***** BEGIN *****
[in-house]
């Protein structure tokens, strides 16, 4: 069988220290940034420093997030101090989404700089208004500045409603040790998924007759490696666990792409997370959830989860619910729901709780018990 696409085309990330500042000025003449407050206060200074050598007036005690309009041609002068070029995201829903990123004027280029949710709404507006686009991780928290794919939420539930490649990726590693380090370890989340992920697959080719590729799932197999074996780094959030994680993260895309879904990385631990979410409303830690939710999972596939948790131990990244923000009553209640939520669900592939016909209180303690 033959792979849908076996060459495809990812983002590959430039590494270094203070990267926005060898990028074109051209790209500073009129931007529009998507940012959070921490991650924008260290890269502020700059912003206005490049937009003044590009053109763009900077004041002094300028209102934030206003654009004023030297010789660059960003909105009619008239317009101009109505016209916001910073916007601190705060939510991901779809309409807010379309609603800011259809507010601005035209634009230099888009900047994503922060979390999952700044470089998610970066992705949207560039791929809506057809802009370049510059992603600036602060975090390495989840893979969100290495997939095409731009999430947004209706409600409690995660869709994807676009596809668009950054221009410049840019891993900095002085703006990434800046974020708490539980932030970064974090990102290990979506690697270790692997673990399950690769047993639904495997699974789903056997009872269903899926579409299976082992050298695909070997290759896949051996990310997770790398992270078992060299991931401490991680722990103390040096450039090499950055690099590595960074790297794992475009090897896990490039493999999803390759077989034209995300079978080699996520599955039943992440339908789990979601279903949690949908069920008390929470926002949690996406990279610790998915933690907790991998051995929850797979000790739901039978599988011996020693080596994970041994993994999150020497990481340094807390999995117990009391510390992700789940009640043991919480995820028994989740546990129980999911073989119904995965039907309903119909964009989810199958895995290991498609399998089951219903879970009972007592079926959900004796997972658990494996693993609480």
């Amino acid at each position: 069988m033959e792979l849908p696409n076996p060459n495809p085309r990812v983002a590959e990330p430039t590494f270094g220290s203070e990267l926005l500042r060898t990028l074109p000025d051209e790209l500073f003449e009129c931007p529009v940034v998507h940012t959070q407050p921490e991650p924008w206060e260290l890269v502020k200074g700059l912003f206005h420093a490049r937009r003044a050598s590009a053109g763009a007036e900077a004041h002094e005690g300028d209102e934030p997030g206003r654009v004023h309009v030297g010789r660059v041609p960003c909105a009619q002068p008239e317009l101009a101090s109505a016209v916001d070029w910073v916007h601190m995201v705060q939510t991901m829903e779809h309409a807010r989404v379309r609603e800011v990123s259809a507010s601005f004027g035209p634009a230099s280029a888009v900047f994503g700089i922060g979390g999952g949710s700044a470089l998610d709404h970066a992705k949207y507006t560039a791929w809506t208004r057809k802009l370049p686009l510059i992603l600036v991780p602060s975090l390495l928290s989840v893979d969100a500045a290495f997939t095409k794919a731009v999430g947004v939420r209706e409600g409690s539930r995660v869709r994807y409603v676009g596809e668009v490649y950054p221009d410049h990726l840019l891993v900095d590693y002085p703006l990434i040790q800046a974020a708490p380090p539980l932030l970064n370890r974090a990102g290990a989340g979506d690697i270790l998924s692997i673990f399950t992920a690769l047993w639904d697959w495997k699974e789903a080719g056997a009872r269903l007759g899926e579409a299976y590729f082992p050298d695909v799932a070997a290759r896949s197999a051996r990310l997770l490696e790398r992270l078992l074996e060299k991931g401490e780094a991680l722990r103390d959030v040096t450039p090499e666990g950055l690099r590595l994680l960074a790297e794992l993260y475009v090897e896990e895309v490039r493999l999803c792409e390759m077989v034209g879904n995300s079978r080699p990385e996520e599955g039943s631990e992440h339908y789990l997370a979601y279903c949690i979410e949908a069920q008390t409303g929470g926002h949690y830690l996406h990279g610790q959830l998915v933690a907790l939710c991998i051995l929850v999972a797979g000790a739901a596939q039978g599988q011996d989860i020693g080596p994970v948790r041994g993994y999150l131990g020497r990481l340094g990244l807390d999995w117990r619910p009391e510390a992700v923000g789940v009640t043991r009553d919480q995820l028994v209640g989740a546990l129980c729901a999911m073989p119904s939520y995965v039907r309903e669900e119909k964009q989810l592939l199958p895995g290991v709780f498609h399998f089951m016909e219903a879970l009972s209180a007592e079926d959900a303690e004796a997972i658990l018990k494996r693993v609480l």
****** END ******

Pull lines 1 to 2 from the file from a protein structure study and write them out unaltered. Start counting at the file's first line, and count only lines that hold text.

[in-house]
């Protein structure tokens, strides 16, 4: 069988220290940034420093997030101090989404700089208004500045409603040790998924007759490696666990792409997370959830989860619910729901709780018990 696409085309990330500042000025003449407050206060200074050598007036005690309009041609002068070029995201829903990123004027280029949710709404507006686009991780928290794919939420539930490649990726590693380090370890989340992920697959080719590729799932197999074996780094959030994680993260895309879904990385631990979410409303830690939710999972596939948790131990990244923000009553209640939520669900592939016909209180303690 033959792979849908076996060459495809990812983002590959430039590494270094203070990267926005060898990028074109051209790209500073009129931007529009998507940012959070921490991650924008260290890269502020700059912003206005490049937009003044590009053109763009900077004041002094300028209102934030206003654009004023030297010789660059960003909105009619008239317009101009109505016209916001910073916007601190705060939510991901779809309409807010379309609603800011259809507010601005035209634009230099888009900047994503922060979390999952700044470089998610970066992705949207560039791929809506057809802009370049510059992603600036602060975090390495989840893979969100290495997939095409731009999430947004209706409600409690995660869709994807676009596809668009950054221009410049840019891993900095002085703006990434800046974020708490539980932030970064974090990102290990979506690697270790692997673990399950690769047993639904495997699974789903056997009872269903899926579409299976082992050298695909070997290759896949051996990310997770790398992270078992060299991931401490991680722990103390040096450039090499950055690099590595960074790297794992475009090897896990490039493999999803390759077989034209995300079978080699996520599955039943992440339908789990979601279903949690949908069920008390929470926002949690996406990279610790998915933690907790991998051995929850797979000790739901039978599988011996020693080596994970041994993994999150020497990481340094807390999995117990009391510390992700789940009640043991919480995820028994989740546990129980999911073989119904995965039907309903119909964009989810199958895995290991498609399998089951219903879970009972007592079926959900004796997972658990494996693993609480």